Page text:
Iraq is 6,005 miles away from the shores of the Unites States off of New York.That is a long distance yet we know distance, although it may not make things easier, still does not prevent terrorist attacks from taking place here. Mexico isn’t even inches away though. So terrorism through Mexico is even easier. They are connected to us, and not just physically. They are connected to us by direct and immediate contact through trade health agriculture and citizens, legal and illegal. But perhaps the greatest connection between the United states and Mexico is drugs.
It is a deadly connection. One that dulls the minds of millions, endangers the lives of hundreds of thousands and kills tens of thousands each year. Drugs are probably the most prolific and profitable commodity exchanged across the U.S.-Mexican border, yet, despite the negative effects, it’s illegality and the “war” on them, drugs flow form South to North with the ease of the Shenandoah River in the Virginias.
The incredibly violent rate of drug deaths in Mexico during 2008 is a loud warning bell. It rings with more dire warning than the bellowing horns of the Titanic as it went down after the iceberg tore a lethal hole into it’s hull. The incredible number of deaths occurred as a result of the increased boldness of drug cartels and gangs. They have taken a stand and made it clear that they are defiant and will not allow any government to infringe on their livelihoods.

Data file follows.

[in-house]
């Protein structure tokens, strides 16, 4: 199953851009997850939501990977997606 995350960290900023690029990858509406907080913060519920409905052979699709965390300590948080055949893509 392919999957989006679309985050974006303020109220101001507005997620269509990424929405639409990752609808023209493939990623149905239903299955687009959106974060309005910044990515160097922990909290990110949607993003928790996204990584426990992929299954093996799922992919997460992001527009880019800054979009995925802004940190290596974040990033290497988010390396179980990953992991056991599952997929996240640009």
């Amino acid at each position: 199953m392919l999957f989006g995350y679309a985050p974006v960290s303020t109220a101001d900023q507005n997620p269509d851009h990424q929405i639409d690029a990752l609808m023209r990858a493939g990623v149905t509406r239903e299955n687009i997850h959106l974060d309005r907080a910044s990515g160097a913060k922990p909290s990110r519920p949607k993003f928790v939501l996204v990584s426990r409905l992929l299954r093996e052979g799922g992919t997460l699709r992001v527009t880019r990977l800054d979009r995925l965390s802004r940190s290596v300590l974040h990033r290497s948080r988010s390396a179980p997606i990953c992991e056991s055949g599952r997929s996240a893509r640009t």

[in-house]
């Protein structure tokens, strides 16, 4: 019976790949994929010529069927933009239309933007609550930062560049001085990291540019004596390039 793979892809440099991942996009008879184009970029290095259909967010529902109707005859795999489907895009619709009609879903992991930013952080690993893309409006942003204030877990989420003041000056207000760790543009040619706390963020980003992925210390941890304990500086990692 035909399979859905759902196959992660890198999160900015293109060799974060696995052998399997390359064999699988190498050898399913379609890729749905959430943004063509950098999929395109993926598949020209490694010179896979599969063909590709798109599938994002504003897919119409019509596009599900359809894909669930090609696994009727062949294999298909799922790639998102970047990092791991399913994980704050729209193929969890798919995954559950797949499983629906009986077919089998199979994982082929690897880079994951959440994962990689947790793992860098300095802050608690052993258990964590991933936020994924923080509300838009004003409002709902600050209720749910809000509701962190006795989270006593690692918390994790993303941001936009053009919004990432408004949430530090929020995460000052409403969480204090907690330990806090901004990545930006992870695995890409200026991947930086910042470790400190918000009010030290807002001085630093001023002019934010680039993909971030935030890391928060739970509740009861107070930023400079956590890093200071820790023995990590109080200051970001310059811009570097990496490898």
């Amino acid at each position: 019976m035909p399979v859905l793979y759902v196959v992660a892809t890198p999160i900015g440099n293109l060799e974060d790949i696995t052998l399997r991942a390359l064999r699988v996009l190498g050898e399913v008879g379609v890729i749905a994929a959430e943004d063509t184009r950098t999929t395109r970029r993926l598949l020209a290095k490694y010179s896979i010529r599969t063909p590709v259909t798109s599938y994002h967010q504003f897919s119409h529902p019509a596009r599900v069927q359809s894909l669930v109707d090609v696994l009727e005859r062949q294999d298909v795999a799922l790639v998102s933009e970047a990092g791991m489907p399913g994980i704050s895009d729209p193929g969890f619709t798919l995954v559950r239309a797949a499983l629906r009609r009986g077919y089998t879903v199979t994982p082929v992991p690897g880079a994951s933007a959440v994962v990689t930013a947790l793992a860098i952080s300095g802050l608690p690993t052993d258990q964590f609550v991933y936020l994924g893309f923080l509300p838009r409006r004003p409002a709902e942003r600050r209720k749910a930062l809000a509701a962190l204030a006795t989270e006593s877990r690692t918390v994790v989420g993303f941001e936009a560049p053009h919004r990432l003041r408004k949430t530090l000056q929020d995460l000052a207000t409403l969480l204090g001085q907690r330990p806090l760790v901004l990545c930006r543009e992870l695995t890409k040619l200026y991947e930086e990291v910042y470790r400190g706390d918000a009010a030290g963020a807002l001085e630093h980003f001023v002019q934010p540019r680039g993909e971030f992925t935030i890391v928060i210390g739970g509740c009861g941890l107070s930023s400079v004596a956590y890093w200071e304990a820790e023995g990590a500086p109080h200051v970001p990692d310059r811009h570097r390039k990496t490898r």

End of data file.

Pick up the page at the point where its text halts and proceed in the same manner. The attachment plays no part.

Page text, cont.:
In 2008, an increasing amount of Mexican drug lords have made incursions into the United States. One of the most recent well publicized events brought about an Amber Alert after the grandson of a man with shady loan debts to drug dealers kidnapped his grandson. The boy turned up in Las Vegas, but the drug dealer’s message was clear.